Have you ever gone backpacking? Those giant packs are no joke - some people walk around with sixty pounds on their back! Can you imagine going through your daily routine with one of those strapped to you? You wouldn’t feel free to do all you were meant to do with that beast constantly aggravating you and wearing you down.

Aren’t we all sort of like that when we drudge through our days feeling miserably burdened?

God says, “I see you’ve got a heavy-duty burden going there. Will you let Me take some weight off?” If we say yes, He’ll choose a way to do that in His wisdom. Sometimes He takes burdens away. Sometimes He sends helpers. Other times He makes the hard things feel lighter and doable. His powerful presence changes our experience of them.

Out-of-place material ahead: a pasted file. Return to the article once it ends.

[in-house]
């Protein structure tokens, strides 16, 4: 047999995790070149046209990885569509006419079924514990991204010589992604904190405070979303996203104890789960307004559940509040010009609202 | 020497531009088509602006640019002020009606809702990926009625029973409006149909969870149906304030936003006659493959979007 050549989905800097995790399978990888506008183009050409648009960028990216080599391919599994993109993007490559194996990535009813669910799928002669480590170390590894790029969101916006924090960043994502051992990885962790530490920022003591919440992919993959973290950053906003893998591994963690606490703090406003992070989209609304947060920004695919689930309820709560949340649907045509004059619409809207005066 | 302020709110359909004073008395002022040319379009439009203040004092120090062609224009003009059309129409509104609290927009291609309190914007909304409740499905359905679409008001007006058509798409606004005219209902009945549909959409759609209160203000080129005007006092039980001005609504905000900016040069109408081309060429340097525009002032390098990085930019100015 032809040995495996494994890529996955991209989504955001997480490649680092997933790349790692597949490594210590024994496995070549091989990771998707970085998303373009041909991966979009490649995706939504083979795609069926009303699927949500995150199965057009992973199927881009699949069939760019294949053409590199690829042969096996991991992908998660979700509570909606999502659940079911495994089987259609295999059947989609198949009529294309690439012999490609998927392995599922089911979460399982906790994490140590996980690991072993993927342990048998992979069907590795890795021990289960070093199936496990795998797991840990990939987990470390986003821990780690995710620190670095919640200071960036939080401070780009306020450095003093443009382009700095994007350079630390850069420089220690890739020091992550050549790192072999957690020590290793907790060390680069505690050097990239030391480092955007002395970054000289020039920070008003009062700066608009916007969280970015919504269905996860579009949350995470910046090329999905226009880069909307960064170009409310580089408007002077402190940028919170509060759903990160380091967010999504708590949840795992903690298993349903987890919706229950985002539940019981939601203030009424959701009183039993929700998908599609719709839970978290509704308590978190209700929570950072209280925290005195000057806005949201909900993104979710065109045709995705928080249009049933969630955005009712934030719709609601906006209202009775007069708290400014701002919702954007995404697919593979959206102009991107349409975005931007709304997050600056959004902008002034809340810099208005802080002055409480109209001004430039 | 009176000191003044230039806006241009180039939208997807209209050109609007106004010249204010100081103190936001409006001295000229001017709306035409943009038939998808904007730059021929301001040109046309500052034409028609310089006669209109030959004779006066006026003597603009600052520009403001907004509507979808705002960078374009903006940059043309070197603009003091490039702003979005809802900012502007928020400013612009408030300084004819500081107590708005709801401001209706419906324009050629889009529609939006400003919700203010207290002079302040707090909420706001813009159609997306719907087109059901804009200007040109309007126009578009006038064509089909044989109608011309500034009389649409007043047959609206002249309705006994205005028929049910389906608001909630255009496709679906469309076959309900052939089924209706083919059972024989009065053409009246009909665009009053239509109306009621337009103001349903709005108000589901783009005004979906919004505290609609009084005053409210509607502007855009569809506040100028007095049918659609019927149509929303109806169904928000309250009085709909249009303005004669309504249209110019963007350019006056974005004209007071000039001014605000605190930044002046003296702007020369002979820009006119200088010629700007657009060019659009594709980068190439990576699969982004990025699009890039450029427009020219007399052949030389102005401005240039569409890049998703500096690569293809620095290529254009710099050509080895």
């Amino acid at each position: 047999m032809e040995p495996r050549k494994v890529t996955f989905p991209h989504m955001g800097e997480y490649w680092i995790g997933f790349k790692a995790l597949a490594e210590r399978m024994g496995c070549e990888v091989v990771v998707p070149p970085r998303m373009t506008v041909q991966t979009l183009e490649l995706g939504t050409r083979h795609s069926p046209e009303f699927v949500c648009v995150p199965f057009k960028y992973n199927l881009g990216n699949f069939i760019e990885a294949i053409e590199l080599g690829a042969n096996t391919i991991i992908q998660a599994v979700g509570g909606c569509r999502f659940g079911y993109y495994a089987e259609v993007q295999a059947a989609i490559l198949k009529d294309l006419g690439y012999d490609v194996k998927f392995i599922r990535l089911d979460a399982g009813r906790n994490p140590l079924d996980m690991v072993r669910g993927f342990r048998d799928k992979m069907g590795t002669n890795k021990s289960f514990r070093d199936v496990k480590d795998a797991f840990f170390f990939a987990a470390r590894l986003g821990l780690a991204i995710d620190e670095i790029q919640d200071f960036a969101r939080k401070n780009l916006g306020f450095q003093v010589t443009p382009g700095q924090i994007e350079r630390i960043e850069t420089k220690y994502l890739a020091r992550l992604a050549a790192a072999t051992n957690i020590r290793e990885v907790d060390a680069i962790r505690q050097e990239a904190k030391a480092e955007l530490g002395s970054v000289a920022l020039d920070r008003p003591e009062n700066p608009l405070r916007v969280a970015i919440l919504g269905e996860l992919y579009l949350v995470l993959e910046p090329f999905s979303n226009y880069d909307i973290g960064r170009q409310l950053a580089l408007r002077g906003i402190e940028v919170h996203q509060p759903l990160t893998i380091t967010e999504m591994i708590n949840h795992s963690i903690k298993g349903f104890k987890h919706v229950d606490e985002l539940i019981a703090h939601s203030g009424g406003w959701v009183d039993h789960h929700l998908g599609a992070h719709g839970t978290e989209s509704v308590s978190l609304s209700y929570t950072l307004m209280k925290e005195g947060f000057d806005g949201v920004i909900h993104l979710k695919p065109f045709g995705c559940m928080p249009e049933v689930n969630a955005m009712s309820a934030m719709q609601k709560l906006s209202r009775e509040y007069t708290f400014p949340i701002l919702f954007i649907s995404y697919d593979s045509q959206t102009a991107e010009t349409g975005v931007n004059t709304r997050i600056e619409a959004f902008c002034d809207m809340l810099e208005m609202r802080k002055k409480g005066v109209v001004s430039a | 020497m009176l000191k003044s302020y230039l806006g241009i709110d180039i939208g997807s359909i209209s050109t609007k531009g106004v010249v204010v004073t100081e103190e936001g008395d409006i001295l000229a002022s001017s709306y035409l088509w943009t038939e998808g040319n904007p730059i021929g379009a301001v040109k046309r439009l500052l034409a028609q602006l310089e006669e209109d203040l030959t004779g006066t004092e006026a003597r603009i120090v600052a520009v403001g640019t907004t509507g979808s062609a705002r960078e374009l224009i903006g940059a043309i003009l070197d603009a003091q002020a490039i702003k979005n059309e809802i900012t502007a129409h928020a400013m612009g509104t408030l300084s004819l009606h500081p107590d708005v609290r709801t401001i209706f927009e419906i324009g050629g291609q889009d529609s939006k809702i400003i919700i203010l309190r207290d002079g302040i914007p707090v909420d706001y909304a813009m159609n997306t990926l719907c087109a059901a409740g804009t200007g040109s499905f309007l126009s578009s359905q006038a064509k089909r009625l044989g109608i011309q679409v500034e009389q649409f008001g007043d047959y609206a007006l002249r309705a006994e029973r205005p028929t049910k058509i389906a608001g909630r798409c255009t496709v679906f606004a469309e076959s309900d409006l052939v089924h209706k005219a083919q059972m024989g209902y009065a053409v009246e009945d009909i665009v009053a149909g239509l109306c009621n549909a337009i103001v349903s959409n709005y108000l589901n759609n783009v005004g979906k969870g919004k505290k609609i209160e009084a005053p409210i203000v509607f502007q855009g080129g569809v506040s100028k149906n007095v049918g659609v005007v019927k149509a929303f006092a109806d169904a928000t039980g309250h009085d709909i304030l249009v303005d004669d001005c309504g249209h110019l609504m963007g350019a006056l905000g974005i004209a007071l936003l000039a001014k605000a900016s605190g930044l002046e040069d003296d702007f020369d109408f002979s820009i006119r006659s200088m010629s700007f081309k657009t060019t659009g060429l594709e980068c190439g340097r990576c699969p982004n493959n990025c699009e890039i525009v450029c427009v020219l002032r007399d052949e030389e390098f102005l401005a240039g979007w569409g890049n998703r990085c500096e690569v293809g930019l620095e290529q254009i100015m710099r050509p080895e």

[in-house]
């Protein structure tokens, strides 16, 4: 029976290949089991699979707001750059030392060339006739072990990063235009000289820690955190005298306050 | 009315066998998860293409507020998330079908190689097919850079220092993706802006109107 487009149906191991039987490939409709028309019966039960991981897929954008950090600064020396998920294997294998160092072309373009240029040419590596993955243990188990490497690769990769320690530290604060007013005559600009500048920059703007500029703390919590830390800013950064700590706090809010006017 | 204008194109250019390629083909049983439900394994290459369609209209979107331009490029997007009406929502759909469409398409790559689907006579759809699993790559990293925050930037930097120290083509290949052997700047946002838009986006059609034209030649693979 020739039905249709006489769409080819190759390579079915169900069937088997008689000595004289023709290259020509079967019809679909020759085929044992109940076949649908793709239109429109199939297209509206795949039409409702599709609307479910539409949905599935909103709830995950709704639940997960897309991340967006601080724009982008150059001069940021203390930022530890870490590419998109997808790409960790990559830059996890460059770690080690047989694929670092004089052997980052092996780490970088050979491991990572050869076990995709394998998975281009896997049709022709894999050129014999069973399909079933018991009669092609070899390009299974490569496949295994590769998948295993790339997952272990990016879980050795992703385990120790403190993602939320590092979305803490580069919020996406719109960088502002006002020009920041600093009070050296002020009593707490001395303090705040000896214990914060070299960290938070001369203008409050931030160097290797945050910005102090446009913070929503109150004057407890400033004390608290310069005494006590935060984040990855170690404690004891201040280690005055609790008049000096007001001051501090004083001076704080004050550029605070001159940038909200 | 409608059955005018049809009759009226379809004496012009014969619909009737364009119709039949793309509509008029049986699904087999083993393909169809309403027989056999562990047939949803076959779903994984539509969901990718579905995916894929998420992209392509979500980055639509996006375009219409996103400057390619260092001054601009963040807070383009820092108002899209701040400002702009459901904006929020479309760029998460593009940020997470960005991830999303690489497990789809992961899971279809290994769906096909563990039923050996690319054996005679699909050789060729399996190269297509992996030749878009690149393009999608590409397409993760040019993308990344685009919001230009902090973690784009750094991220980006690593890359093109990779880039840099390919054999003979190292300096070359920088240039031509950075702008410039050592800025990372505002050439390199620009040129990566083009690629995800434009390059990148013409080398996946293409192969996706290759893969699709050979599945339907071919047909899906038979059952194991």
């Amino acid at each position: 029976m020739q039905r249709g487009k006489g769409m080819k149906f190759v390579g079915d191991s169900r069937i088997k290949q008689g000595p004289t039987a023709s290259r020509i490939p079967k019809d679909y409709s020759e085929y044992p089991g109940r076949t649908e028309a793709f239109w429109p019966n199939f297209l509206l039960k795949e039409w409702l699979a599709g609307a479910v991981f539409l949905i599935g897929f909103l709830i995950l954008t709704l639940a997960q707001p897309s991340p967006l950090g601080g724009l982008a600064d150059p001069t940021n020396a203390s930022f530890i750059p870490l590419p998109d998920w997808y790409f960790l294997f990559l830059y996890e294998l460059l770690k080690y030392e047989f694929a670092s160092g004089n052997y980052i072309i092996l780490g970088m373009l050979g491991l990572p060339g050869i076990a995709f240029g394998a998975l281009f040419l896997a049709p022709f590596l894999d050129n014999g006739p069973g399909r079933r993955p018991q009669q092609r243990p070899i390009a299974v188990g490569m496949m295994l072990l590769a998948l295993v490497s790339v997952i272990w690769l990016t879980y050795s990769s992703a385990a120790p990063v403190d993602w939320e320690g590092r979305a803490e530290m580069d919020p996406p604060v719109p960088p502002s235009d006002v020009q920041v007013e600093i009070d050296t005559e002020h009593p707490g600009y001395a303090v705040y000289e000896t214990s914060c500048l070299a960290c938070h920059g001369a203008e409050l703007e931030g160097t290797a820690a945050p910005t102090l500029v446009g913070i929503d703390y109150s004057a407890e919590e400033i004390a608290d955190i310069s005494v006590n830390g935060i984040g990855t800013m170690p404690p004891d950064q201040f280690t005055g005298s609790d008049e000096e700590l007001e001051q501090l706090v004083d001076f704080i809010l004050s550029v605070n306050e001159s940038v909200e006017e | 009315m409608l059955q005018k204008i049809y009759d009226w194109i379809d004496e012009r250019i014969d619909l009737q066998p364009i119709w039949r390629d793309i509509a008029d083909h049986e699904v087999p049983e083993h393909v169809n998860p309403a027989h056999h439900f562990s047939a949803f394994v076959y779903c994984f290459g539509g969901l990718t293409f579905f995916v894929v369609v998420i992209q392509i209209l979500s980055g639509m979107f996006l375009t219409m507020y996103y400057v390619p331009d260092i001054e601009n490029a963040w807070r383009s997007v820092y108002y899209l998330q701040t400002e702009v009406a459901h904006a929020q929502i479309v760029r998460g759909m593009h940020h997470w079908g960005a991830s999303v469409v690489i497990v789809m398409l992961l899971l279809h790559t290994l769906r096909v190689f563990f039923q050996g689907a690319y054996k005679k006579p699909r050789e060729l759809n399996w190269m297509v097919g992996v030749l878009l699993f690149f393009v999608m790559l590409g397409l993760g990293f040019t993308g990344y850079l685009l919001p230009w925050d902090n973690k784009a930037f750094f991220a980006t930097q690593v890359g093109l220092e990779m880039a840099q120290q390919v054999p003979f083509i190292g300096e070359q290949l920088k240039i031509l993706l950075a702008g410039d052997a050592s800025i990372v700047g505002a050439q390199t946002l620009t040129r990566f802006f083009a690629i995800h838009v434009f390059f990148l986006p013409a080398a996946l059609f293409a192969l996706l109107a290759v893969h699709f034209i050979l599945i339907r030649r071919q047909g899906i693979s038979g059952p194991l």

It’s a bit like when I call my sister and say, “Here’s what’s weighing on me.” I can’t explain why, but simply talking it out and having her listen makes me feel lighter. Or like when I’m carrying ten grocery bags and my husband says, “I can take some of those,” with an outstretched hand.

Listen, you need to remove something you’ve been carrying alone on your shoulders. I’m betting all that is not meant for one human. Surrender it into God’s able hands.

 In Christ’s Love,

 Pastor Steve


 “And afterward, I will pour out my Spirit on all people.   Your sons and daughters will prophesy, 

your old men will dream dreams, your young men will see visions. “   Joel 2:28